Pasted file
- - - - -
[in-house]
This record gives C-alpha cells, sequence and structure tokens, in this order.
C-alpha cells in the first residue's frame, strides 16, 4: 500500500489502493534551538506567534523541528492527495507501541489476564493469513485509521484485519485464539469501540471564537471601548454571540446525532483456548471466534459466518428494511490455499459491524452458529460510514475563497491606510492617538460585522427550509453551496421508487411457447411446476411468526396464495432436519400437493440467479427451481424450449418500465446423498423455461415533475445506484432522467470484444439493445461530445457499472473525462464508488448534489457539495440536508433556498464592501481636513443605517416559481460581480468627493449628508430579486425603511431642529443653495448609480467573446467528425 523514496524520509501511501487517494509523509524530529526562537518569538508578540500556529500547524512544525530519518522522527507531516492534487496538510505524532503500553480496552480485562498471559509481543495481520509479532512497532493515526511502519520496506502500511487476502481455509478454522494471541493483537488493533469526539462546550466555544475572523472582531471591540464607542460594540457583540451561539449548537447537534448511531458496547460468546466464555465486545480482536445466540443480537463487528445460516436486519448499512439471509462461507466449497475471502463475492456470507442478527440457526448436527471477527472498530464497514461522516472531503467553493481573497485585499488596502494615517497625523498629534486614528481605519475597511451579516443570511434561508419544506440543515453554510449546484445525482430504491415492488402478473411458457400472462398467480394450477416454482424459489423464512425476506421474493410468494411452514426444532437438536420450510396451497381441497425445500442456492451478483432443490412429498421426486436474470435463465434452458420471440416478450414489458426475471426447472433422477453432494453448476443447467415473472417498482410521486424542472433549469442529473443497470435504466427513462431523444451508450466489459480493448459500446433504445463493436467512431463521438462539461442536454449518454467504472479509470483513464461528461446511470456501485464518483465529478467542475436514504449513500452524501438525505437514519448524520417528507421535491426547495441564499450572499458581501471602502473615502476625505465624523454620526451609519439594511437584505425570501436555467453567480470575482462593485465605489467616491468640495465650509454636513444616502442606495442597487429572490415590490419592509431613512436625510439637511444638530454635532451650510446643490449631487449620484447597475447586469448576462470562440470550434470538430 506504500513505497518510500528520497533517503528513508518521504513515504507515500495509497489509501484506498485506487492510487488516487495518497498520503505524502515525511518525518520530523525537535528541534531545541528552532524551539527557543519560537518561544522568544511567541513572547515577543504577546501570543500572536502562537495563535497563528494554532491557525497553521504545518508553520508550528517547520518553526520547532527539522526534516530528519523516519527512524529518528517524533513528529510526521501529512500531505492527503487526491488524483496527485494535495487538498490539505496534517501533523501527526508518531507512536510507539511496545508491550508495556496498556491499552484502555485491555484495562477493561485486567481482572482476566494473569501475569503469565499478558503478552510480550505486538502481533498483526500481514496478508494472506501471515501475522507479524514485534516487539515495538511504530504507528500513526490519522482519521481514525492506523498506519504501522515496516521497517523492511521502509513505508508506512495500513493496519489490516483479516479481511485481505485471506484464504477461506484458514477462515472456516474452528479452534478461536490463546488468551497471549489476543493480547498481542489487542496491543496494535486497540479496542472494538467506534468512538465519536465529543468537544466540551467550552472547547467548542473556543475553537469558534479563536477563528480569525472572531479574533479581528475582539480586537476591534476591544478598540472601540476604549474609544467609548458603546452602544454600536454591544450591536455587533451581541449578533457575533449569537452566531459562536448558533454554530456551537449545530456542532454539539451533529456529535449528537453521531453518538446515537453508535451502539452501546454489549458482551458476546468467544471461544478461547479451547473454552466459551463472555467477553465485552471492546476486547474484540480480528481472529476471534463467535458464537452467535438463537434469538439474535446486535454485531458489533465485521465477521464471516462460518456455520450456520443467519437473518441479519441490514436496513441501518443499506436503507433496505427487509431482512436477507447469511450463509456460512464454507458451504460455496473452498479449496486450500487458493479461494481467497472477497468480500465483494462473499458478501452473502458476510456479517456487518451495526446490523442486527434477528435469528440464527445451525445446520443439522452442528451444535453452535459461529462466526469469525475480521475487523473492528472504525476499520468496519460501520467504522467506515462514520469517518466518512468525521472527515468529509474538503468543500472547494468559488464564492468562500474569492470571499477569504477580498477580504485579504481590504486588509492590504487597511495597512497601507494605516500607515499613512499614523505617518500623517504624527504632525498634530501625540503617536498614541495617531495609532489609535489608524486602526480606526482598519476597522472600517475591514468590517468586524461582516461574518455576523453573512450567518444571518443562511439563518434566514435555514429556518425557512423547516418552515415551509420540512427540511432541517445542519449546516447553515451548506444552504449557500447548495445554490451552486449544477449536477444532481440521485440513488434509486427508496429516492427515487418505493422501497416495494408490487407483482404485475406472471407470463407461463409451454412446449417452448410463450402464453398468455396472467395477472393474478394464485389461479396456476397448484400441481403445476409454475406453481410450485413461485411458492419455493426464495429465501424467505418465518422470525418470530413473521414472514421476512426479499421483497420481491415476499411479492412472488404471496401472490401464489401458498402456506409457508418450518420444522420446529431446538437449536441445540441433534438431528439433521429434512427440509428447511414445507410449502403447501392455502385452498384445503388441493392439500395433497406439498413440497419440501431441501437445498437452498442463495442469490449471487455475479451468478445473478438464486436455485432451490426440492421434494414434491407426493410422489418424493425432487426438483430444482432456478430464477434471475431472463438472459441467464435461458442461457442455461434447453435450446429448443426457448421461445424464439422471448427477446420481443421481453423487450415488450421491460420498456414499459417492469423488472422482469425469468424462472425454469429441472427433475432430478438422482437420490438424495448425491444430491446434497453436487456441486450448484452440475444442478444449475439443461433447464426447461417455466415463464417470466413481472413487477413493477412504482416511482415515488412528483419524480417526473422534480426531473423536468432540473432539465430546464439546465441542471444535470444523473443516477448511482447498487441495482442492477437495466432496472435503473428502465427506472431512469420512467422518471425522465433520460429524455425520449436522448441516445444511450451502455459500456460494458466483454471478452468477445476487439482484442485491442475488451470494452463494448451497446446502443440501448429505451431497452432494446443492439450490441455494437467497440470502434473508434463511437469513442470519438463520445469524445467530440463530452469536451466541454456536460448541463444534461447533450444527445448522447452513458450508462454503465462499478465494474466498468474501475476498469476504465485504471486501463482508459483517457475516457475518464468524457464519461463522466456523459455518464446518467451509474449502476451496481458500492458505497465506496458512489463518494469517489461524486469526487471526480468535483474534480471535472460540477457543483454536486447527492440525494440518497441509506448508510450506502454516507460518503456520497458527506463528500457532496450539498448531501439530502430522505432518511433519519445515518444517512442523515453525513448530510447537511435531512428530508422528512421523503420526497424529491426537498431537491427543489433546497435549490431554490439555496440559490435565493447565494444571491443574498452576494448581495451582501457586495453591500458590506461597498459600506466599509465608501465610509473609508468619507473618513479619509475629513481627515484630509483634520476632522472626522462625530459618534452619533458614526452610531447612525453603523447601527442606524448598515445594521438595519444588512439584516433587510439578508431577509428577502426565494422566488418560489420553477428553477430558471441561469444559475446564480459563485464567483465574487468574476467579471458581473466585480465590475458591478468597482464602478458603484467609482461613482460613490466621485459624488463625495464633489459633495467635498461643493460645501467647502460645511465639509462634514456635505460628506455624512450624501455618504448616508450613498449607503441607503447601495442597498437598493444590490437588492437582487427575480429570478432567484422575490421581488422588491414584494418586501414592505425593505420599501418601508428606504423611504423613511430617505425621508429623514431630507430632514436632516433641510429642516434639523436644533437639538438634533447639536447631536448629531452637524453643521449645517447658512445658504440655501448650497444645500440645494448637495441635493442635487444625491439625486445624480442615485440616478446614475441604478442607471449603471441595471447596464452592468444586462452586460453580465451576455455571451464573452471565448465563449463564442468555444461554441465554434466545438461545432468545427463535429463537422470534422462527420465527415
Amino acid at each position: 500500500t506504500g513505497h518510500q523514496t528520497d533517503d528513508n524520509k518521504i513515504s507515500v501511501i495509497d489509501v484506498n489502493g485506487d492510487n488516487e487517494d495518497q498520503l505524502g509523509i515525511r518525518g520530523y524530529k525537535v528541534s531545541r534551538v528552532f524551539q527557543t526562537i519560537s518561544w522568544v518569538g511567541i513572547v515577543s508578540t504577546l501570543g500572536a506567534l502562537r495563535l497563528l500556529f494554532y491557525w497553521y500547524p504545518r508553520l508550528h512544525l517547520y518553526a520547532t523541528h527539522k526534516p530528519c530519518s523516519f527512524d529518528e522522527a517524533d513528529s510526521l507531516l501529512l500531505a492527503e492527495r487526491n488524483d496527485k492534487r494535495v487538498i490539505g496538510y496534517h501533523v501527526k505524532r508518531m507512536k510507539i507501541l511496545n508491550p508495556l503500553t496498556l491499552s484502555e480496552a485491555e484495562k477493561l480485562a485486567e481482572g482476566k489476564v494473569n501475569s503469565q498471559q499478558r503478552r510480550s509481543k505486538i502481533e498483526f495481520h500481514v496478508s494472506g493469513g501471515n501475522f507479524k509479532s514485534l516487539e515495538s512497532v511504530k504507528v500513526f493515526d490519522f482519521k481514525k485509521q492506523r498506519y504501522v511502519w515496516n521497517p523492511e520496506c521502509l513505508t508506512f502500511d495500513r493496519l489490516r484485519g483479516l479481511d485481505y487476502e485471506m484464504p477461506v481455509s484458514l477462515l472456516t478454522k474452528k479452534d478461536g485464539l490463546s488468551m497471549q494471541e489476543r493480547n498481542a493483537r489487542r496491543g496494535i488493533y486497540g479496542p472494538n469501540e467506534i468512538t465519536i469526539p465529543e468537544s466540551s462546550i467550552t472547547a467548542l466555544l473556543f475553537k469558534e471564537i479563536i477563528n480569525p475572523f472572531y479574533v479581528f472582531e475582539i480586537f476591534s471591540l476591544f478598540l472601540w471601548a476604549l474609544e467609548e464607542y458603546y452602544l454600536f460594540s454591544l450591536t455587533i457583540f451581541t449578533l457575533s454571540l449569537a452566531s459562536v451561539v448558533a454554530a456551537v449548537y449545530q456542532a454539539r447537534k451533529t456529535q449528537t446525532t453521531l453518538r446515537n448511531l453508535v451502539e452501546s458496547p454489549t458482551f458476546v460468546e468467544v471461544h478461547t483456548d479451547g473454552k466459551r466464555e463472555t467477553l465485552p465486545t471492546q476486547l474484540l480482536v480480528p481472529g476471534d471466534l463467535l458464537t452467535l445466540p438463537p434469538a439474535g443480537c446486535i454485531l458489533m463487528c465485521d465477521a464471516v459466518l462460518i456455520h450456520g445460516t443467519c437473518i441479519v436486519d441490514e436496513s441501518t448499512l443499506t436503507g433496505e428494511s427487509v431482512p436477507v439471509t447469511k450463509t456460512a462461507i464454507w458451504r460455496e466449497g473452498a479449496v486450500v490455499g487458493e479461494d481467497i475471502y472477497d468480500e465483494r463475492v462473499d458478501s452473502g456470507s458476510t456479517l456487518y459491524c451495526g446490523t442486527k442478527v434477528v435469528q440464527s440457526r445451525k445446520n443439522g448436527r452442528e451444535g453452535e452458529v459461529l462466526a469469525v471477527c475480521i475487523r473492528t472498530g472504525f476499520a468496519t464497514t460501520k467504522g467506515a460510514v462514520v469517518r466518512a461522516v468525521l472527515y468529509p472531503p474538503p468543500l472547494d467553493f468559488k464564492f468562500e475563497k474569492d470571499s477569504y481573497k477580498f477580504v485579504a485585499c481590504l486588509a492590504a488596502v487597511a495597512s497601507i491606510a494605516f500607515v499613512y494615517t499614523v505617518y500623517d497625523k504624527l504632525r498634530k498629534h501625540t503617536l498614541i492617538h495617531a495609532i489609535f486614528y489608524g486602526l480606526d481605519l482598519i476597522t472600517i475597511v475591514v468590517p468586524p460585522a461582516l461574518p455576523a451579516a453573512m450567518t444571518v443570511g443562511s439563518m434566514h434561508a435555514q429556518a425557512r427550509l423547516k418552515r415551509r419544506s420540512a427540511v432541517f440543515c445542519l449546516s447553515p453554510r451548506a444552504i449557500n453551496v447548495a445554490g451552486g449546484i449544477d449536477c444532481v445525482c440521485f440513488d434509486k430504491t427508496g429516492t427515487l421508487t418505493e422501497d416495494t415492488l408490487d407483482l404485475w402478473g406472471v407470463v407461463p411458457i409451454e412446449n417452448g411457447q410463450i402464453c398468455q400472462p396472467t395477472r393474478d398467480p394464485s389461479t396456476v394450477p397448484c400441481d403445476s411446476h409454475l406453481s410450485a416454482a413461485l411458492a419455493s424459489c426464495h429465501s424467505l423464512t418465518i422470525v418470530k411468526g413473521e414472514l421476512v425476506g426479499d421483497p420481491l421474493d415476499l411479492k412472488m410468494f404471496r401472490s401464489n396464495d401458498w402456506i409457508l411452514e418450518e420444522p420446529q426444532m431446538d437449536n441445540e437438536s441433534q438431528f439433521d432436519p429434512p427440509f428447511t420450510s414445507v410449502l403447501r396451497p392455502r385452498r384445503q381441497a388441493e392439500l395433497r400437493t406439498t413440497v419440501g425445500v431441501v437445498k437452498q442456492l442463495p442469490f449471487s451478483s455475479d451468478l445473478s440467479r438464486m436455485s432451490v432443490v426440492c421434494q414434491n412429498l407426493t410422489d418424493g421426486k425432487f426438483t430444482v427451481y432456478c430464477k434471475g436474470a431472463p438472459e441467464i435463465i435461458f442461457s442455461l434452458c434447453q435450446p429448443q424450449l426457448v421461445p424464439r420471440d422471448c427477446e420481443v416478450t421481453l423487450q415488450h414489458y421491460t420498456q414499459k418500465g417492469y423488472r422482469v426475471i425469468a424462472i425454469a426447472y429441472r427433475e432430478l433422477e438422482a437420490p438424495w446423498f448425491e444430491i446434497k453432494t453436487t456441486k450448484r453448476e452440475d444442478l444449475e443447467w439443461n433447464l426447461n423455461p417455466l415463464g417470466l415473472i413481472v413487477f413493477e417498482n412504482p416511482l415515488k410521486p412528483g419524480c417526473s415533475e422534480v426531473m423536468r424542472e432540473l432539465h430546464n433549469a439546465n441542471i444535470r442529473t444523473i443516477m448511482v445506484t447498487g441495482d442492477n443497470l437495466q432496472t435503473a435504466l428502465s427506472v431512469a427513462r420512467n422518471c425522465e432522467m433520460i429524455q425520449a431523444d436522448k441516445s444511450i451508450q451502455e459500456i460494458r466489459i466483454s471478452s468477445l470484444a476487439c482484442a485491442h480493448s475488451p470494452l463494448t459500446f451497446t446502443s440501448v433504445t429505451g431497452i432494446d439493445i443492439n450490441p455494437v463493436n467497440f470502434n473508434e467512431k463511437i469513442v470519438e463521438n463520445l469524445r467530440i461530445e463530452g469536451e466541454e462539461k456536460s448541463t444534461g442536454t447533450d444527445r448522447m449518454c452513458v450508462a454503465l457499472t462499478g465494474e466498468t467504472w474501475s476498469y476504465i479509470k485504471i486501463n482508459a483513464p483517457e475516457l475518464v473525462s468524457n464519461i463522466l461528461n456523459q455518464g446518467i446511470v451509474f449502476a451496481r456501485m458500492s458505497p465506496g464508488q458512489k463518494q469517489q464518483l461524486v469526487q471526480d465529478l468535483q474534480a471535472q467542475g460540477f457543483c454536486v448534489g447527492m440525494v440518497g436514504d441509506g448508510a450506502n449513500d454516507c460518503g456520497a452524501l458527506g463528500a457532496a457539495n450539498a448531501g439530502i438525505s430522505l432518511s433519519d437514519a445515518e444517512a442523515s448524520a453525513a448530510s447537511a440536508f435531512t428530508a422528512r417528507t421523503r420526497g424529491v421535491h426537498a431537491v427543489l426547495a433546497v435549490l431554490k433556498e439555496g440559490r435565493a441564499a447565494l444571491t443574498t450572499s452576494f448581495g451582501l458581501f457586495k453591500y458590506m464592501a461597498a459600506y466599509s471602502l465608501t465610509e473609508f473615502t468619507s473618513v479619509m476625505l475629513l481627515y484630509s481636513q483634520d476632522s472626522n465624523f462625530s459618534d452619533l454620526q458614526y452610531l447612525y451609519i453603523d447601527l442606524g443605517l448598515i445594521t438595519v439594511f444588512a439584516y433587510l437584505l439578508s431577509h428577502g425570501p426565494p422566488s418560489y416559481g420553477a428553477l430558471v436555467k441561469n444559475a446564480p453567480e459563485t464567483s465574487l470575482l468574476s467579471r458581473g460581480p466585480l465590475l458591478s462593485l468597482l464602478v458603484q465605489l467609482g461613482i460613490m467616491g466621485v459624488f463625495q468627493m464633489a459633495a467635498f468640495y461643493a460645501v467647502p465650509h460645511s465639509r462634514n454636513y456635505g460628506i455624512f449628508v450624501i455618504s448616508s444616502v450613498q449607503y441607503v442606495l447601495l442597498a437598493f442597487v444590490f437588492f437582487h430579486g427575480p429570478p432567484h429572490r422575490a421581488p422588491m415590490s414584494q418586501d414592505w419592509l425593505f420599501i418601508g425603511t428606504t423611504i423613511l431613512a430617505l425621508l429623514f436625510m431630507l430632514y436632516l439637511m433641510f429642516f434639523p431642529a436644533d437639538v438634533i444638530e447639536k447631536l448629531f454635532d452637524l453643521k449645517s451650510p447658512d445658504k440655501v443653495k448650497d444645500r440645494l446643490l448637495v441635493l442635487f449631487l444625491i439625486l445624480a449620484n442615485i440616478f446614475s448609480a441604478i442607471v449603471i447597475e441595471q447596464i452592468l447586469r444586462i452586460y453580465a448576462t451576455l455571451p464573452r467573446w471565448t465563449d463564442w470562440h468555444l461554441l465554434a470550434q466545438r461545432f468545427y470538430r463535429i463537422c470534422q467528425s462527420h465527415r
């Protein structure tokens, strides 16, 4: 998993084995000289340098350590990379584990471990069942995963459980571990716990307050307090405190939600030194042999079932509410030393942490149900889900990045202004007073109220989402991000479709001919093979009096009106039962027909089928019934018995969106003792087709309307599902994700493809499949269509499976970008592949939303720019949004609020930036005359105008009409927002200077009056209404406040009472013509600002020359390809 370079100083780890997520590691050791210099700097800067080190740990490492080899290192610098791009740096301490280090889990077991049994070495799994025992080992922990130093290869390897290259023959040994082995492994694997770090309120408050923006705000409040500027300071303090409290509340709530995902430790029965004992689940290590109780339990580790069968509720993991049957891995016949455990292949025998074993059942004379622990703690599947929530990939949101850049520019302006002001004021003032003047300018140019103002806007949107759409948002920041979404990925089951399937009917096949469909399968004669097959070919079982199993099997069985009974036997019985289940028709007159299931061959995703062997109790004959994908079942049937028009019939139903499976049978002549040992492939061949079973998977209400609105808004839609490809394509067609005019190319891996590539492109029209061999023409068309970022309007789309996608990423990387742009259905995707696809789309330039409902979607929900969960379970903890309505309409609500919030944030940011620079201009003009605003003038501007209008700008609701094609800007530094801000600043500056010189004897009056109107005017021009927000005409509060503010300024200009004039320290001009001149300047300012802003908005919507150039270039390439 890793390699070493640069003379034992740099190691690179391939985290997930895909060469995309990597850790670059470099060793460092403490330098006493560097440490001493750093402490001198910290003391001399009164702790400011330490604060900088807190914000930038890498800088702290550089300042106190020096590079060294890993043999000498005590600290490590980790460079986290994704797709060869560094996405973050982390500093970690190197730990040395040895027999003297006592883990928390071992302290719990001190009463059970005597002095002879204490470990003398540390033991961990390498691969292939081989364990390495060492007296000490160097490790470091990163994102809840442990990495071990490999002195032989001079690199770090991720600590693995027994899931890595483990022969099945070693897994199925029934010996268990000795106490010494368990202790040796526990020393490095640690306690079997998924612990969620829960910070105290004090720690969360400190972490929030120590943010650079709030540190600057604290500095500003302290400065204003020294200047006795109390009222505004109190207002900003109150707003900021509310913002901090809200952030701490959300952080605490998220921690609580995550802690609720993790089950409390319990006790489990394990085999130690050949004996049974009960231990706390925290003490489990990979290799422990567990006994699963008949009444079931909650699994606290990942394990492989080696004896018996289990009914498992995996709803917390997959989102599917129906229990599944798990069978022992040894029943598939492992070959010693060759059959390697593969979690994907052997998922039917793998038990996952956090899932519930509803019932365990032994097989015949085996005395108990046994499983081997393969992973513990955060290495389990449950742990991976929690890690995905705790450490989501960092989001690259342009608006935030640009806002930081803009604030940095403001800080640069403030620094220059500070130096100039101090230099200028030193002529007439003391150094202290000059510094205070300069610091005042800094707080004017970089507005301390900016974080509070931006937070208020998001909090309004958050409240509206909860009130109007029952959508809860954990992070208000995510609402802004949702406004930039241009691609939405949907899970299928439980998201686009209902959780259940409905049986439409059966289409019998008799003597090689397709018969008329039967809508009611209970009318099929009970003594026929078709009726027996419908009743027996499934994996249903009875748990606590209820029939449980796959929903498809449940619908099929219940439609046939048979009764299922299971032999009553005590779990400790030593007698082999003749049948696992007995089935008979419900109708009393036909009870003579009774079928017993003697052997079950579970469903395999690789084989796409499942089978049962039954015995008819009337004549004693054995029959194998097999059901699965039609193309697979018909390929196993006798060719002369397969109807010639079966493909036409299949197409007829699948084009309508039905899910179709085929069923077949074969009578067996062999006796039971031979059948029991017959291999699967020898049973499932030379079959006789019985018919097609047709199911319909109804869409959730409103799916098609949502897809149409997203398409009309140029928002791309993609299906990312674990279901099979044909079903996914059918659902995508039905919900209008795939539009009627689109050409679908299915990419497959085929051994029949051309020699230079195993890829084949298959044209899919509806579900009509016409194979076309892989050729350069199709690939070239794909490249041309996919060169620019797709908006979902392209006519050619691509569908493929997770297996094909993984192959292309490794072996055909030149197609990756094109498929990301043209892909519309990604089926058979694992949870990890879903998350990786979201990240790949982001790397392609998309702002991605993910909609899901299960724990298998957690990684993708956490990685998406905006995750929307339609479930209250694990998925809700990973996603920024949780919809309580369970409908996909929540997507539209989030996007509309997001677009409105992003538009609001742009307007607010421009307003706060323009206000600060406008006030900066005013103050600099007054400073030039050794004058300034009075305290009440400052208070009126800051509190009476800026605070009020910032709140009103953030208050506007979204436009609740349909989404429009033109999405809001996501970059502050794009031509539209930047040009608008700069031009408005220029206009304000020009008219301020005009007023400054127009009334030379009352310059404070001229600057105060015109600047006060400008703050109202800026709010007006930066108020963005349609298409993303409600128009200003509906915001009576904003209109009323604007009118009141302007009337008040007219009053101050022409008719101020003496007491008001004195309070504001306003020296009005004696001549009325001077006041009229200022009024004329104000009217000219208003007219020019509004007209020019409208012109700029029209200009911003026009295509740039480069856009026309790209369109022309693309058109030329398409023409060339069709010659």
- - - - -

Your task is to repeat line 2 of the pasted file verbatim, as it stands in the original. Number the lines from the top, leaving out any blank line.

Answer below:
This record gives C-alpha cells, sequence and structure tokens, in this order.